Surrounded and bolstered by kindred spirits on Thursday night, Wewahitchka-based author Michael Lister talked about the sacred calling of the storyteller. He used the word “shaman” to convey the mystical connection between the teller and the listener.
Like an alchemical equation seeking balance, the work birthed in the act of creating art can’t reach maturity until the work is interpreted. Otherwise creation is the silence in the forest when a tree falls and no one is there to hear it.
It’s the sound of one hand clapping.
Michael’s words, as usual, started me thinking. In particular, I recalled a few events of the past week where the things people said (or wrote) and the things I heard (or read) connected with memory to create new meaning. You never know what people will say, or how the things they say will stick with you and bubble to the surface of your thoughts.
A couple of examples:
I visited the set of “A Doll’s House” on the Amelia Center Theater stage at Gulf Coast Community College this week. Decorated for Christmas, the lights and baubles stood in stark contrast to the dull walls and furnishings in shades of brown. It looked like a scene out of “A Christmas Story.”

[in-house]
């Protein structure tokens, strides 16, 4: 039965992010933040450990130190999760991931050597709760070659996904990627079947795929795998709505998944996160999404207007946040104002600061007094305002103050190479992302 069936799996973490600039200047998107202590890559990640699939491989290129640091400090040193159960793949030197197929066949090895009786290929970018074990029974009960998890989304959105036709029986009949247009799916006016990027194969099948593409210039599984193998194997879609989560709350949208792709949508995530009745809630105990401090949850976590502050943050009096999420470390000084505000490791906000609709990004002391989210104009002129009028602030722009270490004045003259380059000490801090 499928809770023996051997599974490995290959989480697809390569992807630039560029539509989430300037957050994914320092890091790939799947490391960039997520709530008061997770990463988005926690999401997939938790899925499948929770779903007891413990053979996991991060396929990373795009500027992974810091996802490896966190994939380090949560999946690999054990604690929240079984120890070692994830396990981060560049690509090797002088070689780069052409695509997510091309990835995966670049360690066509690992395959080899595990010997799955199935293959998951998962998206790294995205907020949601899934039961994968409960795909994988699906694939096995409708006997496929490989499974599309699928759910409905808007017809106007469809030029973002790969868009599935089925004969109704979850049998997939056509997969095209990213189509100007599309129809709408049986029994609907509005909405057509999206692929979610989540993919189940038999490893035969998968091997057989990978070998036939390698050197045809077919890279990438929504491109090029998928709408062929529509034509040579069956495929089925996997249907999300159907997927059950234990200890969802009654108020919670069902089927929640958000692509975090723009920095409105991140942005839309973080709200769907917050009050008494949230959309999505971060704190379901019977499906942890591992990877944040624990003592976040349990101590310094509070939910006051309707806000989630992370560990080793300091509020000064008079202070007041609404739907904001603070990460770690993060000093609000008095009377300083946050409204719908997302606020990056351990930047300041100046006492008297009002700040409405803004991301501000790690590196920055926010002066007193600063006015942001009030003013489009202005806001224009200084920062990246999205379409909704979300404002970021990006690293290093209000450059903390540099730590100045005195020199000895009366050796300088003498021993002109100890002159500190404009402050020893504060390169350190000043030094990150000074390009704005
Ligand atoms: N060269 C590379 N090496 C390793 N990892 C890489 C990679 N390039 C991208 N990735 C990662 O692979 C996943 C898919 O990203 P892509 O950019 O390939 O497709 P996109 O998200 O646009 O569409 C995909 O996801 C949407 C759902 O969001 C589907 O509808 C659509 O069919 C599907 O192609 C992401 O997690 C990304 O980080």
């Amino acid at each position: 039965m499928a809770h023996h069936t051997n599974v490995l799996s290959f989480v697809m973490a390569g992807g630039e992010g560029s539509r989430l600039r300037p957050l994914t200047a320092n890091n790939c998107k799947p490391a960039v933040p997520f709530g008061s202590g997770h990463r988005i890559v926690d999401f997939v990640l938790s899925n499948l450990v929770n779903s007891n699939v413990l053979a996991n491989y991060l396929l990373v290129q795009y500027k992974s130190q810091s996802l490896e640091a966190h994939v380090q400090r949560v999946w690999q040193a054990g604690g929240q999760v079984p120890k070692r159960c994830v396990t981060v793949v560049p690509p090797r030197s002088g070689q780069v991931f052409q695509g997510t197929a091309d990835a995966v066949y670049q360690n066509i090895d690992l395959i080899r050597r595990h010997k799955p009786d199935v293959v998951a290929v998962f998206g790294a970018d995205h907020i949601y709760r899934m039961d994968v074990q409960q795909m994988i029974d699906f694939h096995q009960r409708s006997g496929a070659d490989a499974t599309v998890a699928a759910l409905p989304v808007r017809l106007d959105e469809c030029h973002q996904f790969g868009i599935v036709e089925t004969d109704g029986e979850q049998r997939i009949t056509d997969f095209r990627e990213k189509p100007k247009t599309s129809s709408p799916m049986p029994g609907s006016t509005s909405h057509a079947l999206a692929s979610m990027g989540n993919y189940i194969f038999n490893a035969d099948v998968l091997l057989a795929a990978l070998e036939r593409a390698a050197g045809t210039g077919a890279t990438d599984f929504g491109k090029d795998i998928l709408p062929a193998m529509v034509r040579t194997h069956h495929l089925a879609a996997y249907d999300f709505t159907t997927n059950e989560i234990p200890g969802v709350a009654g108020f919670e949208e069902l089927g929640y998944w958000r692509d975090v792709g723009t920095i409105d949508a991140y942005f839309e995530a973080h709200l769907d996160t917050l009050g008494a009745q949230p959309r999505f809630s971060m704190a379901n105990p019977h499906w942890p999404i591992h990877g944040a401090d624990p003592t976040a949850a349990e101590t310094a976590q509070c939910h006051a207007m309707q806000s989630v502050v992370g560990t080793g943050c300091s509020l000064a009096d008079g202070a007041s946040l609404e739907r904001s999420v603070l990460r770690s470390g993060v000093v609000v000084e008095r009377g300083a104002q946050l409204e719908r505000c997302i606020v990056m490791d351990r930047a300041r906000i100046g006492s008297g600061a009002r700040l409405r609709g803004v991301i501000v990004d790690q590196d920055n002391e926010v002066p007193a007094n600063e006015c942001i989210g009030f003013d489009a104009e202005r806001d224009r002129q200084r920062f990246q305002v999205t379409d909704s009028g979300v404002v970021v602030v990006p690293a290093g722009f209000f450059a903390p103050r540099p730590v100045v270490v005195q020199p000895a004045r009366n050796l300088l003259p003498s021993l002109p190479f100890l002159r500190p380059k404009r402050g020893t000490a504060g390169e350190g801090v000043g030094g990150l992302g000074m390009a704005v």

The play is set in 1950s Chicago, and the short sequence I viewed made me think about those folks on our Squall Line who want their country back — one of whom even went so far this week to type on his or her computer that “The 1950s was a better time.”
On stage, the husband teased his wife with $10 bills that she greedily snatched from him, one by one, and promised to spend wisely. He called her pet names and spoke in soothing tones, making sure she understood her place and function in his world.
I was reminded of an early Saturday morning recently, when an older man joked about spending his entire “allowance” on yard sales. He circled among some tables stacked with colorful trinkets and clothing, asking silly questions and flirting with the ladies at the sale. Suddenly, he grew quiet.
“I was married three times,” this total stranger said to me, his breath misting in the morning cold. “I left the first one, the second one left me, and the third died. She was the only one who ever said she loved me. She was the only one I ever loved.”
He cleared a lump in his throat and pointed at a coffee maker designed for one person. “Is that real or a toy?” he said, and I told him I believed that it was real. He bought it and drove away alone.